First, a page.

NYCAL Verdict Reduced from $60M to $29M U.S. Supreme Court, New York County, September 21, 2018
NEW YORK — The plaintiff was diagnosed with mesothelioma in April 2015 (55 years old) and passed away about fifteen (15) months later in July 2016. Thereafter, in October 2015, the plaintiff’s estate brought suit in NYCAL against a number of defendants alleging that the decedent’s mesothelioma diagnosis and death was caused by decedent’s exposure to asbestos from products that were manufactured, distributed, and/or sold by the defendants. This case ultimately went to trial and was presided over by Justice Manuel Mendez. In April 2018, the jury returned a verdict in favor of the plaintiff with a total award of $60M, which was broken down as follows: $25M for pain and suffering (15 months); $17M to decedent’s son and $18M to decedent’s daughter, in compensation for the loss of parental guidance from their father. This award for loss of parental guidance was intended to compensate the decedent’s two children over a period of 21 years.
The defendant moved to set aside a jury verdict and for a new trial under CPLR §4404(a). Alternatively, defendant argued the jury’s award for pain and suffering and loss of parental guidance should be substantially reduced as the verdict was against the weight of the evidence and excessive. The plaintiff opposed the motion and argued that the verdict should remain in-tact because it is not against the weight of the evidence and that the amount of damages is fair and reasonable. However, if the court were inclined to reduce the amount of damages, the plaintiff argued it should be a modest reduction and not a steep reduction as proposed by the defendant.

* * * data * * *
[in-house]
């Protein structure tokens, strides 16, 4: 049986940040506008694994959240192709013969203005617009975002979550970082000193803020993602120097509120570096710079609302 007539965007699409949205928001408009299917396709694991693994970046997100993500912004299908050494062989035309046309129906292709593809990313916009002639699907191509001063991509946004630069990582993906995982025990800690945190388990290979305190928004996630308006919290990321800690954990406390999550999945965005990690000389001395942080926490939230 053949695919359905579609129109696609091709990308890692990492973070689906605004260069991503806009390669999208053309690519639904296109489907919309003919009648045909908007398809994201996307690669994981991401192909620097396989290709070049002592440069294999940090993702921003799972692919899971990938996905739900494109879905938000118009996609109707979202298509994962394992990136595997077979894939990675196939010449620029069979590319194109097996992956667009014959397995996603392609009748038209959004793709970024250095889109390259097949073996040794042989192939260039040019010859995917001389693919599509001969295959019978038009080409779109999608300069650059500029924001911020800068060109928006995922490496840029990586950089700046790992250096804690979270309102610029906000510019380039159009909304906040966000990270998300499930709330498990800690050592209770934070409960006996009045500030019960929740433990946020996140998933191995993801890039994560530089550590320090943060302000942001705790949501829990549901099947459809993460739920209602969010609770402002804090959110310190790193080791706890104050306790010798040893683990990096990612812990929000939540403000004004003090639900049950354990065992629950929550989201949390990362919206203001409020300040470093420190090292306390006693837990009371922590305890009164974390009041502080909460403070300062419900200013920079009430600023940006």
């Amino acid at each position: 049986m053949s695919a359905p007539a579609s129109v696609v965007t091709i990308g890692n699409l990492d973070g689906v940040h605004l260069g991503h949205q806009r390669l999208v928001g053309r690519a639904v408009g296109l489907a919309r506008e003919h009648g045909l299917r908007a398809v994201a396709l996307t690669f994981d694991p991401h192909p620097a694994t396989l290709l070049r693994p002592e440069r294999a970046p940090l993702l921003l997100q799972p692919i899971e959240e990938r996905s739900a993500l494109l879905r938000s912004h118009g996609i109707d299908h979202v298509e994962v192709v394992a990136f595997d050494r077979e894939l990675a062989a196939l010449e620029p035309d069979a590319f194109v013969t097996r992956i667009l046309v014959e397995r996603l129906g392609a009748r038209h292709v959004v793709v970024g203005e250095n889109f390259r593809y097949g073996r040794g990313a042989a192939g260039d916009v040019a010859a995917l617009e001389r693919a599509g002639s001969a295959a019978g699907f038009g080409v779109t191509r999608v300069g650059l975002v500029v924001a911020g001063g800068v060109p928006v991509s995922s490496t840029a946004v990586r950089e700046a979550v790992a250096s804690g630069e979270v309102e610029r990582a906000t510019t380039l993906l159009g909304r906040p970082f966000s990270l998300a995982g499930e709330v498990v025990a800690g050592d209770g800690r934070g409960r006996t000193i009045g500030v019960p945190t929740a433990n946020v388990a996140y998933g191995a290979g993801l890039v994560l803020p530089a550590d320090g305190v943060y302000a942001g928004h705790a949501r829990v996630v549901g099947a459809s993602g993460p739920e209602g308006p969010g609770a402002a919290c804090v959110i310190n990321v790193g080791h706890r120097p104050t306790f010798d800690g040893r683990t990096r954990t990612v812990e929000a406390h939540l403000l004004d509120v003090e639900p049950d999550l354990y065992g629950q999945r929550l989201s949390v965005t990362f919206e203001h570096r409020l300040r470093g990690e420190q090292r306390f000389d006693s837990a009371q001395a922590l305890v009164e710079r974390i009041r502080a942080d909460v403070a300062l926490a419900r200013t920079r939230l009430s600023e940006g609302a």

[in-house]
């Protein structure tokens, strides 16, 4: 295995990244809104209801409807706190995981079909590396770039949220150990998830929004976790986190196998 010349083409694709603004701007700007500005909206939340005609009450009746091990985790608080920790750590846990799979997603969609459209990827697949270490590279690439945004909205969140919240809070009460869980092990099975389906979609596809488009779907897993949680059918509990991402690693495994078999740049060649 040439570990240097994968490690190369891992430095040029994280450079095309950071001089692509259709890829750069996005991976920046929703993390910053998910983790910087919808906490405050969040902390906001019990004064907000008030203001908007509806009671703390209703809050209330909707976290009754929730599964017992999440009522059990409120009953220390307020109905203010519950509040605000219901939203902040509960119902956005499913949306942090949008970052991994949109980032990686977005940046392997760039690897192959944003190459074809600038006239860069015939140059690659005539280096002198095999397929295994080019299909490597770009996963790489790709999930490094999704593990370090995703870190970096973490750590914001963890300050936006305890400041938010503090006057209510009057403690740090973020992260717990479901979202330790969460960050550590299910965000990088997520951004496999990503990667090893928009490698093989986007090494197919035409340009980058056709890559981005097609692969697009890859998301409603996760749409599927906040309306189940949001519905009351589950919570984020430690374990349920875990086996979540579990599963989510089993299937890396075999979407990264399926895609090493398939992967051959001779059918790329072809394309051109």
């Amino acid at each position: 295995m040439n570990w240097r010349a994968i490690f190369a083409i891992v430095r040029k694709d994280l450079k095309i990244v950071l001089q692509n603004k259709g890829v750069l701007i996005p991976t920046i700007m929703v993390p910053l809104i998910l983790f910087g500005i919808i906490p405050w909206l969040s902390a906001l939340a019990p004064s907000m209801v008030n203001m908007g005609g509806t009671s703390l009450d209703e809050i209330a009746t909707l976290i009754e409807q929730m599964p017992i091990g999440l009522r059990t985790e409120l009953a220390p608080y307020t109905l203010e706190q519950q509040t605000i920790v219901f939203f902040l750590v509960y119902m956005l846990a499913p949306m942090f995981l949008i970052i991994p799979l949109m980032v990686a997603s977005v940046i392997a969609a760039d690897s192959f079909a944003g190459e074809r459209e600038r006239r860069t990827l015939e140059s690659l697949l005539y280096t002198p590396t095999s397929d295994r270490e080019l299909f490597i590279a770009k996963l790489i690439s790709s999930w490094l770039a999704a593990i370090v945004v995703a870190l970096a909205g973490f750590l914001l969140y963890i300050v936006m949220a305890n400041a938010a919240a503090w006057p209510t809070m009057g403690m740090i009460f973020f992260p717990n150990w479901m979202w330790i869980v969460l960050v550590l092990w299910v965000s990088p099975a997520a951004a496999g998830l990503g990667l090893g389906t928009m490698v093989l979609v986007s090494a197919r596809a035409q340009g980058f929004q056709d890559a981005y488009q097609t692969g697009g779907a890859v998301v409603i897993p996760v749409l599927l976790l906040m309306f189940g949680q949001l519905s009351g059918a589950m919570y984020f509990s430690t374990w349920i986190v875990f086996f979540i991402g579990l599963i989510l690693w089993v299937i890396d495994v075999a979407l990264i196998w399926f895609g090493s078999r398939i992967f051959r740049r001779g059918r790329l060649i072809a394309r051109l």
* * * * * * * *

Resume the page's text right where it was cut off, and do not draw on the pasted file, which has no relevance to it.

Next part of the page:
The court found that the jury verdict was supported by legally sufficient and uncontroverted evidence, and could have been reached on a fair interpretation of all the evidence submitted to the jury. Further, the jury weighed the evidence presented to determine both liability and damages. Thus, there was no basis on the record to disturb the jury’s determination regarding the weight to be that evidence. However, while the jury verdict could have been reached on a fair interpretation of the evidence presented, the court found the awards for the decedent’s pain and suffering, and for the loss of parental guidance for decedent’s children, deviated materially from what can be considered reasonable compensation.
Accordingly, the court issued a decision granting the defendant’s motion to set aside the verdict for a new trial on damages UNLESS, within 30 days, the plaintiff stipulates to a reduction in the award for the decedent’s pain and suffering from $25M to $10M; a reduction in the award for decedent’s son from $17M to $9M; and a reduction in the award of decedent’s daughter from $18M to $10M. This equates to a total remittitur from $60M to $29M.
We will continue to monitor any further updates on this verdict.